Early last week, it was reported that Cehat, the Spanish hoteliers confederation, had sent a stern letter to UK tour operators regarding false holiday compensation claims. Tui, Thomas Cook, Jet2 and Monarch were left in no doubt that Spain's hoteliers were sick and tired both of the claims and of the system by which tour operators deduct claims' amounts from hotelier invoices. The confederation has also suspected that tour operators simply don't do enough. It was therefore warning that "commercial relations" could be damaged if there wasn't firmer action.
The hoteliers, included among them the Mallorca Hoteliers Federation, have to an extent been playing to the gallery for Spanish public consumption. While it is obvious that UK legislation needs to be reformed (and will be eventually), tour operators aren't to blame for a system which makes it so easy for claims to be made. Moreover, although there is contractual small print which allows tour operators to make deductions from invoices, it hasn't been the case that tour operators have just been rolling over and accepting the situation with the claims. Jet2's initiative with private detectives is a case in point.
Nevertheless, the hoteliers are fully justified in being angry, so more is now emerging of how tour operators are reacting. Tui has admitted that the volume of claims has gone up by 1400% over the past two years. Nick Longman, Tui UK and Ireland's managing director, has told Travel Weekly that the claims are "a massive problem for us; a huge problem for the industry". These are not the words of a senior executive lying down and accepting the situation.
Blacklisting customers is nothing new. Tour operators have a long history of doing this, especially if customers have tried it on in making specious compensation claims. Hoteliers have also had blacklists for the very same reason. The blacklisting is now being done in a more thorough fashion, certainly by Tui. In addition, the company is sending letters to those who set out on a claims process and is warning that they will be liable if claims are dismissed. It won't be the claims farming companies which put them up to making the claims who are charged with fraud; it will be their clients.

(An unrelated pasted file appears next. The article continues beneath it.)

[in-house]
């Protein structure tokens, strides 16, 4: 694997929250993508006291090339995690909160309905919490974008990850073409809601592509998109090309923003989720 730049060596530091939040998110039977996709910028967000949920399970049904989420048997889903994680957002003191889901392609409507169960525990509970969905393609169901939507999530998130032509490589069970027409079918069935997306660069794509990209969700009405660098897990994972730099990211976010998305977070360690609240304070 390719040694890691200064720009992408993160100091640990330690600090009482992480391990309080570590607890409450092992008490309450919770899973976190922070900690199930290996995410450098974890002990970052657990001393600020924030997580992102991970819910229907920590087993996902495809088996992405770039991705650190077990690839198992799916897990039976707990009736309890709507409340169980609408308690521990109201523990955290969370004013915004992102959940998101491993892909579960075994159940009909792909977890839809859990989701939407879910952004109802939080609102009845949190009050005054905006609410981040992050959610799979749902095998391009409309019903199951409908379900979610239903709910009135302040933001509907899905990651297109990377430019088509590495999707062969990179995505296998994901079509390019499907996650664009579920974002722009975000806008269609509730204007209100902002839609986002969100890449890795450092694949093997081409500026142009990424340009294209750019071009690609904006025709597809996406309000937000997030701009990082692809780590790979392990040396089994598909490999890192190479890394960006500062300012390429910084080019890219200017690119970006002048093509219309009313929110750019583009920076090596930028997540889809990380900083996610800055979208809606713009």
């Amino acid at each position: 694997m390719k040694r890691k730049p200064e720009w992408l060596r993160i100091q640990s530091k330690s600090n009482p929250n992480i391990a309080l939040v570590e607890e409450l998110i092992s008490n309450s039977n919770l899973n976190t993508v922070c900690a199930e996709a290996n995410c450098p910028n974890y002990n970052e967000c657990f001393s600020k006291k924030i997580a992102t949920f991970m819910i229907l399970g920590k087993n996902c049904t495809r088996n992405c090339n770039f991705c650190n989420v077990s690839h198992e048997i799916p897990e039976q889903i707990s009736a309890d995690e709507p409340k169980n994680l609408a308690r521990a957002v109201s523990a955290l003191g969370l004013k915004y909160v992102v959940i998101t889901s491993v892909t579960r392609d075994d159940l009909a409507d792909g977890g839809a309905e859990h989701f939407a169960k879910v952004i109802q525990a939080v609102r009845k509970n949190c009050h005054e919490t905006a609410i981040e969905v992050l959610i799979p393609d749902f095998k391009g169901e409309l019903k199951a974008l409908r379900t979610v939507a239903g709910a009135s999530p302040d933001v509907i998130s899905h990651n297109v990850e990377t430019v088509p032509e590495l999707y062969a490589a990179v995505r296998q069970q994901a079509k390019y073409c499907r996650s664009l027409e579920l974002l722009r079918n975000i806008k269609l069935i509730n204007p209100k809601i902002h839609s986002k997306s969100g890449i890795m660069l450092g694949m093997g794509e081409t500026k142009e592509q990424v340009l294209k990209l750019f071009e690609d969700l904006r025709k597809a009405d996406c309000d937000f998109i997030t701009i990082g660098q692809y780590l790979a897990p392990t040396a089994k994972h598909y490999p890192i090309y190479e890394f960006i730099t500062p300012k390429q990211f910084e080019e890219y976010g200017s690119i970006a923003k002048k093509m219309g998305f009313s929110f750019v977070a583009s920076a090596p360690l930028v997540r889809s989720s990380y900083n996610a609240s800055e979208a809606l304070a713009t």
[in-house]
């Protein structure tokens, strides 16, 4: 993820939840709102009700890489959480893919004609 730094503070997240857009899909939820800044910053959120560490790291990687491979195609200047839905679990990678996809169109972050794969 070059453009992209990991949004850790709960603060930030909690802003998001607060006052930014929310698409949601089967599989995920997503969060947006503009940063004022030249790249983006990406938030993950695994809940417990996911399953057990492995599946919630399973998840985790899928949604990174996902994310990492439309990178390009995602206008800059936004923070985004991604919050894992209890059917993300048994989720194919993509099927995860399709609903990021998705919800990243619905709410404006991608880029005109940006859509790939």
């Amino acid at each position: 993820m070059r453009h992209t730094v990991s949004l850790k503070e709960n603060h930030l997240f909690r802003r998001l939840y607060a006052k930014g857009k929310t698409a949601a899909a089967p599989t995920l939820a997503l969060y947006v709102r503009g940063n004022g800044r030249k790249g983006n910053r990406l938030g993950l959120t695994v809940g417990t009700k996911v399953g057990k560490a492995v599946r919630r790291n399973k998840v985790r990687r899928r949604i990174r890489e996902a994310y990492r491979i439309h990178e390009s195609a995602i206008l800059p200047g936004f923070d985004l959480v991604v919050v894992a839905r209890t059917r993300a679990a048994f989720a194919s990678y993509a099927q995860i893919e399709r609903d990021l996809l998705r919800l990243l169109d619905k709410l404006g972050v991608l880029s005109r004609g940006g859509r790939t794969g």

Longman says that some 50% of the letters have resulted in claims being dropped. Tui is now sending out more letters. Meanwhile, it is understood that police in the UK are becoming active in investigating potential fraud and are working with tour operators. So, far from being as inactive as the hoteliers have been alleging, it is the tour operators who have taken matters into their own hands and appear to be having some success.
The national secretary of state for tourism, Matilde Asián, has been telling hoteliers to be more proactive in denouncing the presence of claims farmers. If they are aware of vehicles or individuals outside their establishments, they are being encouraged to report them to the prosecution service. She says that more is being done to curb their activities but "more should be done". The fraudulent claims, she adds, are "putting Spain's image at risk".
It may or may not have been hotelier proactivity that helped to get the Guardia Civil involved, but they are. Two Britons have been arrested in Alcudia, accused of inciting holidaymakers to lodge false claims. Not so long ago, there were two British women hanging around outside a chemist's shop (as well as Bellevue and Club Mac) approaching holidaymakers.
This is the way to go. Or one way. Conspiracy to incite others to commit a crime. Well done, the Guardia.